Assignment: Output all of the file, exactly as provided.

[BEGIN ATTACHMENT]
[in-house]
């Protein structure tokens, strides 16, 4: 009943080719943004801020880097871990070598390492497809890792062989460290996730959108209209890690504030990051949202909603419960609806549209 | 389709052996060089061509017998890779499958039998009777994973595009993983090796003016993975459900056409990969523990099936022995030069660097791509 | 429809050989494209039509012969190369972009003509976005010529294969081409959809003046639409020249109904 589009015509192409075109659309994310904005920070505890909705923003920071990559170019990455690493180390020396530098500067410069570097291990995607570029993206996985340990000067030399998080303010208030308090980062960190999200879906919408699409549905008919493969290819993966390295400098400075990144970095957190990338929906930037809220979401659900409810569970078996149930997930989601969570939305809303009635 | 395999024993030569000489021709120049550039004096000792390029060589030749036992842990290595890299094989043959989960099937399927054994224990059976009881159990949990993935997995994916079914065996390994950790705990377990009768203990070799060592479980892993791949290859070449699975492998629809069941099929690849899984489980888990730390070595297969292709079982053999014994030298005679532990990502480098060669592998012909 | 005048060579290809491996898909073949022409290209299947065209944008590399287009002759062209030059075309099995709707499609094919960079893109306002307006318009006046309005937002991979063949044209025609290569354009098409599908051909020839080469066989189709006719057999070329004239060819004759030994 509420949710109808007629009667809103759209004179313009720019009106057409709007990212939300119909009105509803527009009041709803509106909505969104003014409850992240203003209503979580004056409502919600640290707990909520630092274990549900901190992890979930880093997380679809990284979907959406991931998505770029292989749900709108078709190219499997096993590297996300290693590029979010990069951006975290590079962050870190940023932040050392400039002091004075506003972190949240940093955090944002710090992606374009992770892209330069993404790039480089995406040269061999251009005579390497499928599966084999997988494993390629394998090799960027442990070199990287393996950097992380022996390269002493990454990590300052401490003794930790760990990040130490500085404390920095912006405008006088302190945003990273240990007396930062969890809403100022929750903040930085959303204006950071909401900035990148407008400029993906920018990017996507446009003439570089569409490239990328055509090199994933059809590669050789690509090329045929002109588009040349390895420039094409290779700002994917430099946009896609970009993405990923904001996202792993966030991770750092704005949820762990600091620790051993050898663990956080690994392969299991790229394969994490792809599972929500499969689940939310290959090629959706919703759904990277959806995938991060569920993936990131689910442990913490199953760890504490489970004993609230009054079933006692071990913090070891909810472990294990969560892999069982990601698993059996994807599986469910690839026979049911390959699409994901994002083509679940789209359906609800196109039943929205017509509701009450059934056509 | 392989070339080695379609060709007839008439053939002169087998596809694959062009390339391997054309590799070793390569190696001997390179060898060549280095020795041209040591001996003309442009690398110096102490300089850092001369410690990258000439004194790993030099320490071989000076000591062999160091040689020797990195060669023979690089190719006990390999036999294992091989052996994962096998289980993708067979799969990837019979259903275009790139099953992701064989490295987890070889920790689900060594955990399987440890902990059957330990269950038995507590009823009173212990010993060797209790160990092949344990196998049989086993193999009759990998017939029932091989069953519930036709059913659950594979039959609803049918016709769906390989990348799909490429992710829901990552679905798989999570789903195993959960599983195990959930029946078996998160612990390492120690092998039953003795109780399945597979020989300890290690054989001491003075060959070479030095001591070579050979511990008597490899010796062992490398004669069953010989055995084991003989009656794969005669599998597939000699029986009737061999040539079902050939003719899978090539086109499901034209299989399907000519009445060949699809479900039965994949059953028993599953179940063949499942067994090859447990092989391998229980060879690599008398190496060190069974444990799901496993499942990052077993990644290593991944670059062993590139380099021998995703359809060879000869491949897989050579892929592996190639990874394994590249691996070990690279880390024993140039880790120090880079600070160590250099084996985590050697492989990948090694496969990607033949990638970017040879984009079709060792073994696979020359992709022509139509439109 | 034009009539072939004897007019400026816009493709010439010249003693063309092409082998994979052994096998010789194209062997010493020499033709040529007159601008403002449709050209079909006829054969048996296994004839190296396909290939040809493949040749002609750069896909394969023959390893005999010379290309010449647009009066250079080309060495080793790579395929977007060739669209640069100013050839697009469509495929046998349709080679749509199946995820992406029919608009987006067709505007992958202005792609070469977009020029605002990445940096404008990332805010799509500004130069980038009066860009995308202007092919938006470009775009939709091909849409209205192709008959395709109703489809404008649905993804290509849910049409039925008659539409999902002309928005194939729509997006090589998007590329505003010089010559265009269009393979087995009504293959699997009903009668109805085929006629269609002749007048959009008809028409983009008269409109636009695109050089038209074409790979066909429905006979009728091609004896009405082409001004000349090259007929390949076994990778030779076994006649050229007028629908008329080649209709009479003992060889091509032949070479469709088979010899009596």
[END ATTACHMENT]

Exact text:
[in-house]
């Protein structure tokens, strides 16, 4: 009943080719943004801020880097871990070598390492497809890792062989460290996730959108209209890690504030990051949202909603419960609806549209 | 389709052996060089061509017998890779499958039998009777994973595009993983090796003016993975459900056409990969523990099936022995030069660097791509 | 429809050989494209039509012969190369972009003509976005010529294969081409959809003046639409020249109904 589009015509192409075109659309994310904005920070505890909705923003920071990559170019990455690493180390020396530098500067410069570097291990995607570029993206996985340990000067030399998080303010208030308090980062960190999200879906919408699409549905008919493969290819993966390295400098400075990144970095957190990338929906930037809220979401659900409810569970078996149930997930989601969570939305809303009635 | 395999024993030569000489021709120049550039004096000792390029060589030749036992842990290595890299094989043959989960099937399927054994224990059976009881159990949990993935997995994916079914065996390994950790705990377990009768203990070799060592479980892993791949290859070449699975492998629809069941099929690849899984489980888990730390070595297969292709079982053999014994030298005679532990990502480098060669592998012909 | 005048060579290809491996898909073949022409290209299947065209944008590399287009002759062209030059075309099995709707499609094919960079893109306002307006318009006046309005937002991979063949044209025609290569354009098409599908051909020839080469066989189709006719057999070329004239060819004759030994 509420949710109808007629009667809103759209004179313009720019009106057409709007990212939300119909009105509803527009009041709803509106909505969104003014409850992240203003209503979580004056409502919600640290707990909520630092274990549900901190992890979930880093997380679809990284979907959406991931998505770029292989749900709108078709190219499997096993590297996300290693590029979010990069951006975290590079962050870190940023932040050392400039002091004075506003972190949240940093955090944002710090992606374009992770892209330069993404790039480089995406040269061999251009005579390497499928599966084999997988494993390629394998090799960027442990070199990287393996950097992380022996390269002493990454990590300052401490003794930790760990990040130490500085404390920095912006405008006088302190945003990273240990007396930062969890809403100022929750903040930085959303204006950071909401900035990148407008400029993906920018990017996507446009003439570089569409490239990328055509090199994933059809590669050789690509090329045929002109588009040349390895420039094409290779700002994917430099946009896609970009993405990923904001996202792993966030991770750092704005949820762990600091620790051993050898663990956080690994392969299991790229394969994490792809599972929500499969689940939310290959090629959706919703759904990277959806995938991060569920993936990131689910442990913490199953760890504490489970004993609230009054079933006692071990913090070891909810472990294990969560892999069982990601698993059996994807599986469910690839026979049911390959699409994901994002083509679940789209359906609800196109039943929205017509509701009450059934056509 | 392989070339080695379609060709007839008439053939002169087998596809694959062009390339391997054309590799070793390569190696001997390179060898060549280095020795041209040591001996003309442009690398110096102490300089850092001369410690990258000439004194790993030099320490071989000076000591062999160091040689020797990195060669023979690089190719006990390999036999294992091989052996994962096998289980993708067979799969990837019979259903275009790139099953992701064989490295987890070889920790689900060594955990399987440890902990059957330990269950038995507590009823009173212990010993060797209790160990092949344990196998049989086993193999009759990998017939029932091989069953519930036709059913659950594979039959609803049918016709769906390989990348799909490429992710829901990552679905798989999570789903195993959960599983195990959930029946078996998160612990390492120690092998039953003795109780399945597979020989300890290690054989001491003075060959070479030095001591070579050979511990008597490899010796062992490398004669069953010989055995084991003989009656794969005669599998597939000699029986009737061999040539079902050939003719899978090539086109499901034209299989399907000519009445060949699809479900039965994949059953028993599953179940063949499942067994090859447990092989391998229980060879690599008398190496060190069974444990799901496993499942990052077993990644290593991944670059062993590139380099021998995703359809060879000869491949897989050579892929592996190639990874394994590249691996070990690279880390024993140039880790120090880079600070160590250099084996985590050697492989990948090694496969990607033949990638970017040879984009079709060792073994696979020359992709022509139509439109 | 034009009539072939004897007019400026816009493709010439010249003693063309092409082998994979052994096998010789194209062997010493020499033709040529007159601008403002449709050209079909006829054969048996296994004839190296396909290939040809493949040749002609750069896909394969023959390893005999010379290309010449647009009066250079080309060495080793790579395929977007060739669209640069100013050839697009469509495929046998349709080679749509199946995820992406029919608009987006067709505007992958202005792609070469977009020029605002990445940096404008990332805010799509500004130069980038009066860009995308202007092919938006470009775009939709091909849409209205192709008959395709109703489809404008649905993804290509849910049409039925008659539409999902002309928005194939729509997006090589998007590329505003010089010559265009269009393979087995009504293959699997009903009668109805085929006629269609002749007048959009008809028409983009008269409109636009695109050089038209074409790979066909429905006979009728091609004896009405082409001004000349090259007929390949076994990778030779076994006649050229007028629908008329080649209709009479003992060889091509032949070479469709088979010899009596």